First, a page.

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Deinonychus




     Last night I skimmed over that paper that Ostrom and that other guy
printed in JVP last year (the same issue with the falling _T.rex_ 
article). Thier evidence for _Deinonychus_ predation on Tentonosaurus had
mainly to do with the frequency of association. _Tentonsaurus_ was the
most recently encountered dinosaur genus encountered in the Cloverly, and
_Tentonsaurus_ material is very frequently associated with _Deinonychus_
material, and vice versa.  _Sauropleta_, the second most common dinosaur
taxa in the Cloverly, is rarely or never associated with _Deinonychus_.
Not having read the paper very carefully, I can't speak for
possible different sedimentary settings for _Tentonsaurus_ and
_Sauropelta_.  
     At the Museum of the Rockies site Ostrom focused on in the text, the
_Deinonychus_ and _Tentonsaurus_ material was pretty badly disarticulated.
However, Ostrom cited scavenging, rather then fluvial transport as the
probable cause of disarticulation, partly because there was no prefered
orientation of the material, and secondly because the vertebral elements
of the tails were still articulated.  Speaking for myself, the second
piece of evidence to be rather suspect given that soft tissues covering
and holding the tail together could be more resistant to decay.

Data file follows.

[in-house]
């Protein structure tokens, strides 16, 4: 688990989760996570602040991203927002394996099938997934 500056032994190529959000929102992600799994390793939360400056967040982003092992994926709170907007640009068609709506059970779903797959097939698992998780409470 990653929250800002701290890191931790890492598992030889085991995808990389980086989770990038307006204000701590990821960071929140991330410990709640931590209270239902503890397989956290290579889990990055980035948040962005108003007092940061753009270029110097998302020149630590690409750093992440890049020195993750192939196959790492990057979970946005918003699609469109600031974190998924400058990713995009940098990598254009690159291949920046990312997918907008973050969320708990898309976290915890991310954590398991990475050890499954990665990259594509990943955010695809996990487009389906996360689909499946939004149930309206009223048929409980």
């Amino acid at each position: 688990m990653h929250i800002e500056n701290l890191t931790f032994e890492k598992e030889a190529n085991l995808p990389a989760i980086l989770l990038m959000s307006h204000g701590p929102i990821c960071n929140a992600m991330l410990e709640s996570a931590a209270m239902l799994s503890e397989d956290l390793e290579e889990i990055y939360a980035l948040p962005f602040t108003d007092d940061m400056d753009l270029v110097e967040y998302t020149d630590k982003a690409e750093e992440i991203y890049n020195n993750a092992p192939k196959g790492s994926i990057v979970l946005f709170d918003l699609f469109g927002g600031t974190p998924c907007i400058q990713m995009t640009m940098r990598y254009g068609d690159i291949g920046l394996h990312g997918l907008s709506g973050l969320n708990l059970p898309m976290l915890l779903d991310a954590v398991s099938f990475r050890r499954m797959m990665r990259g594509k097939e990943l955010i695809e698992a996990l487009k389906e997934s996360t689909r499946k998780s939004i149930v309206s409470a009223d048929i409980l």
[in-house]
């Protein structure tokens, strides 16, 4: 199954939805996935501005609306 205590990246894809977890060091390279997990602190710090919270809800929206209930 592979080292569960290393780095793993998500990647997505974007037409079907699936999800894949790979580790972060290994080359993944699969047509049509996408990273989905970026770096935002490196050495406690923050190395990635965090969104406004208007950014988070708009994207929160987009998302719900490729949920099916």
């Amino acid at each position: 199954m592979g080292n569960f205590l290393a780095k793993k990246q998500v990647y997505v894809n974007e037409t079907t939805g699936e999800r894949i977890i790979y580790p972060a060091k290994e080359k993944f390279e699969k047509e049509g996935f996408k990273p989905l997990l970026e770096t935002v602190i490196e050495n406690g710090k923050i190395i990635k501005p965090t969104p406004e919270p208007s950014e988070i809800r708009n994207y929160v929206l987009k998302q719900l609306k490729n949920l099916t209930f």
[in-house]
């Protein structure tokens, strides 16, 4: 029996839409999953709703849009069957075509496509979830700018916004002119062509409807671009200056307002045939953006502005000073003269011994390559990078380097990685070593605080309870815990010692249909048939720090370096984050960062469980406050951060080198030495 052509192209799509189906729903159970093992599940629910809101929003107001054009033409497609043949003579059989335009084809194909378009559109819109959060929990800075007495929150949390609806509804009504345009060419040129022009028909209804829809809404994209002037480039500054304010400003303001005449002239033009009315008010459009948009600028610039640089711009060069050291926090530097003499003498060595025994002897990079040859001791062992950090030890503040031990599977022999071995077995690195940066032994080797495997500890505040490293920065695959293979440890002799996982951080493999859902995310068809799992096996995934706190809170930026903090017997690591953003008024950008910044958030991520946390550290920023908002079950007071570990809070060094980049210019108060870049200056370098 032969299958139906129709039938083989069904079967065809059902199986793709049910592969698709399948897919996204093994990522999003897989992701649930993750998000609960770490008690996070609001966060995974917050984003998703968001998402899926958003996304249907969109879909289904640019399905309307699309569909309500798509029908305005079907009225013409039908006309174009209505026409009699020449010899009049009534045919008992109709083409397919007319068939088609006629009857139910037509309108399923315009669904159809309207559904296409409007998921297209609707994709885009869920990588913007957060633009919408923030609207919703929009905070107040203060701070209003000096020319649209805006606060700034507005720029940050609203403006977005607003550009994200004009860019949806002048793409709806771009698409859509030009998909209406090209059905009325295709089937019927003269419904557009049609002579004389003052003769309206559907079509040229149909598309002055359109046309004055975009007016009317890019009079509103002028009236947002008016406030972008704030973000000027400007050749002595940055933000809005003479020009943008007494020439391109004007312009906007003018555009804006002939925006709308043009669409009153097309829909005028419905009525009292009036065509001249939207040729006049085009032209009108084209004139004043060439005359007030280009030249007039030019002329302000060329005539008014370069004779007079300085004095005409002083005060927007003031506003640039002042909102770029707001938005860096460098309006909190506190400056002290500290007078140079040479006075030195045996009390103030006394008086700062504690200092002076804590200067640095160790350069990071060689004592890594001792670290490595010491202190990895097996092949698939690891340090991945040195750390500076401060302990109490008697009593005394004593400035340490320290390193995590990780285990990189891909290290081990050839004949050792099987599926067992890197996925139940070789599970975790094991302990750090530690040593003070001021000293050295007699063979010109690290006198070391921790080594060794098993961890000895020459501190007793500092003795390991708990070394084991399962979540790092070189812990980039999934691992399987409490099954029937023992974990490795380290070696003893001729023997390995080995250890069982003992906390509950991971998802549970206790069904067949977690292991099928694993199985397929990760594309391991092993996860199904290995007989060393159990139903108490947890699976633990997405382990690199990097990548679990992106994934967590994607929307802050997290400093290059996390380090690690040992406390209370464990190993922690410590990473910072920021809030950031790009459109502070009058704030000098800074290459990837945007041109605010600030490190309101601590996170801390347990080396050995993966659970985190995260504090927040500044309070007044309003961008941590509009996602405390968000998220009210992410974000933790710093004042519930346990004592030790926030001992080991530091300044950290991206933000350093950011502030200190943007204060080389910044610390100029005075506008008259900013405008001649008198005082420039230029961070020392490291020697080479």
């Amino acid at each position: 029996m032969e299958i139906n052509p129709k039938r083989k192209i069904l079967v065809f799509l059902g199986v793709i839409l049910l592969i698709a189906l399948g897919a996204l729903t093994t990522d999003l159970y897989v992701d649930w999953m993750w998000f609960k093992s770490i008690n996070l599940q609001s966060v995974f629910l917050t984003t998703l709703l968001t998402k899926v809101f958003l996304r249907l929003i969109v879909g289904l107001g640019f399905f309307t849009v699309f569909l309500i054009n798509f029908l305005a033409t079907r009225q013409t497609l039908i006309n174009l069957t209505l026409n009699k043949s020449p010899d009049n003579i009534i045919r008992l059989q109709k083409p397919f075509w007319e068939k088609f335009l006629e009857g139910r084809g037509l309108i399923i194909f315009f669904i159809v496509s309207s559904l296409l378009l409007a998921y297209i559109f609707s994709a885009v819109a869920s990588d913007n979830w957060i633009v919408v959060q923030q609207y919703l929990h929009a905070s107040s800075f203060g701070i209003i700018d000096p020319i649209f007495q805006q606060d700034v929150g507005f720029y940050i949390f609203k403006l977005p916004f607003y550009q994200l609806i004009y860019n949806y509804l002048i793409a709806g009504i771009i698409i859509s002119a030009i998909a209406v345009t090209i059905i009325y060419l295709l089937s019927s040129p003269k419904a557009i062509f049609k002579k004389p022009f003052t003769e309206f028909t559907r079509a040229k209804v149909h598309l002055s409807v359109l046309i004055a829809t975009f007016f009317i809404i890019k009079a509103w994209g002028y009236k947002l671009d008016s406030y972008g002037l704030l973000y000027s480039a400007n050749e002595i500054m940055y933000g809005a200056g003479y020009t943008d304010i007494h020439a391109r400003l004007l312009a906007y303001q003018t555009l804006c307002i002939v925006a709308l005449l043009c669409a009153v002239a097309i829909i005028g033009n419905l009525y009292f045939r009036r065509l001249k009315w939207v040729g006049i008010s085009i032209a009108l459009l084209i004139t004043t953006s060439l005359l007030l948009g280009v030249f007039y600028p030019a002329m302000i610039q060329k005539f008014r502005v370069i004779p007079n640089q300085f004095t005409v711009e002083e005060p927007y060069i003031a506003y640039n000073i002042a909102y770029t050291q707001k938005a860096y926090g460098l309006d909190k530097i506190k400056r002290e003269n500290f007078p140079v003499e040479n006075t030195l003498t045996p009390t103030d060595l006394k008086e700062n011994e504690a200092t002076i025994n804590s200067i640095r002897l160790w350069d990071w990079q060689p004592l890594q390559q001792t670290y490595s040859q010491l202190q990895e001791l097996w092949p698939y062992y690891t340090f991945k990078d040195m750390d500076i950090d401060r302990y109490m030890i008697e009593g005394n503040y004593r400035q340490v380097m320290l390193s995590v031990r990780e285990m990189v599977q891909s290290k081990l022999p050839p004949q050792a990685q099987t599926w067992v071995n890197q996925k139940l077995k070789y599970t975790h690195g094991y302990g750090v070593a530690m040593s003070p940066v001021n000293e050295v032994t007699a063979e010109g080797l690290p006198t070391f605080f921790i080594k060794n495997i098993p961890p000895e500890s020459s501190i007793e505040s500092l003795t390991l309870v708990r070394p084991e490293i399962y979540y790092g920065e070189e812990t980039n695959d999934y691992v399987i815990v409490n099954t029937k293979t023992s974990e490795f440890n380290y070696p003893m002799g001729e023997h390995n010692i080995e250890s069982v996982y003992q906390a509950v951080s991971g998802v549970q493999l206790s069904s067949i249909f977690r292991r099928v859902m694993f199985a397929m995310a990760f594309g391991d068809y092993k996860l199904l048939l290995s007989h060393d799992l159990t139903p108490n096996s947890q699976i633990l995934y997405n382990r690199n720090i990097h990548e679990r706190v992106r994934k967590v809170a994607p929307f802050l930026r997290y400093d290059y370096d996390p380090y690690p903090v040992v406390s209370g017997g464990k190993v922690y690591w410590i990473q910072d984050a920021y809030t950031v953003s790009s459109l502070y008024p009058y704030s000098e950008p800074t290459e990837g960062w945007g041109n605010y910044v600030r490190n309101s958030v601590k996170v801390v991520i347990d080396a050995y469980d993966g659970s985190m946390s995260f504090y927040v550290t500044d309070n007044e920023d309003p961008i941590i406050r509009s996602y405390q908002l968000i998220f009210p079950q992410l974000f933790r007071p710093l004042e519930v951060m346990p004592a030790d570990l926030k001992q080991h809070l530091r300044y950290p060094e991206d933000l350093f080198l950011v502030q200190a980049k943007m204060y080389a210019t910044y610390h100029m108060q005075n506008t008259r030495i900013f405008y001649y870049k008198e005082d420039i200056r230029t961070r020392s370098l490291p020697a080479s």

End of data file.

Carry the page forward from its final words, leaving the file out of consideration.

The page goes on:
So, the case for unusually frequent ASSOCIATION of _Deinonychus_ and
_Tentonsaurus_ seems pretty sound.  However, my impression of the text
(based on the quick skim that I gave it) seems to suggest that his only
reason for citing predation instead of scavening to explain association
(and the frequent occurrence of _Deinonychus_ teeth with the remains) was
that _Deinonychus_ was DESIGNED to be an efficient killer.  
     I also skimmed through my copy of Ostrom's original Yale Bulleton
(which I still haven't read) on _Deinonychus_.  He included excellent
figures of the material, including cross sections through the claws and
several points.  Although the other toe claws show very broad ventral
surfaces, the cross sections through the second tow claw definitely show
an unusually sharp edge. Not quite "sharp enough to shave with", but with
a horny sheath it certainly looks like it could have been pretty sharp (I
believe the same figures were used in Dinosauria).

LN Jeff
O-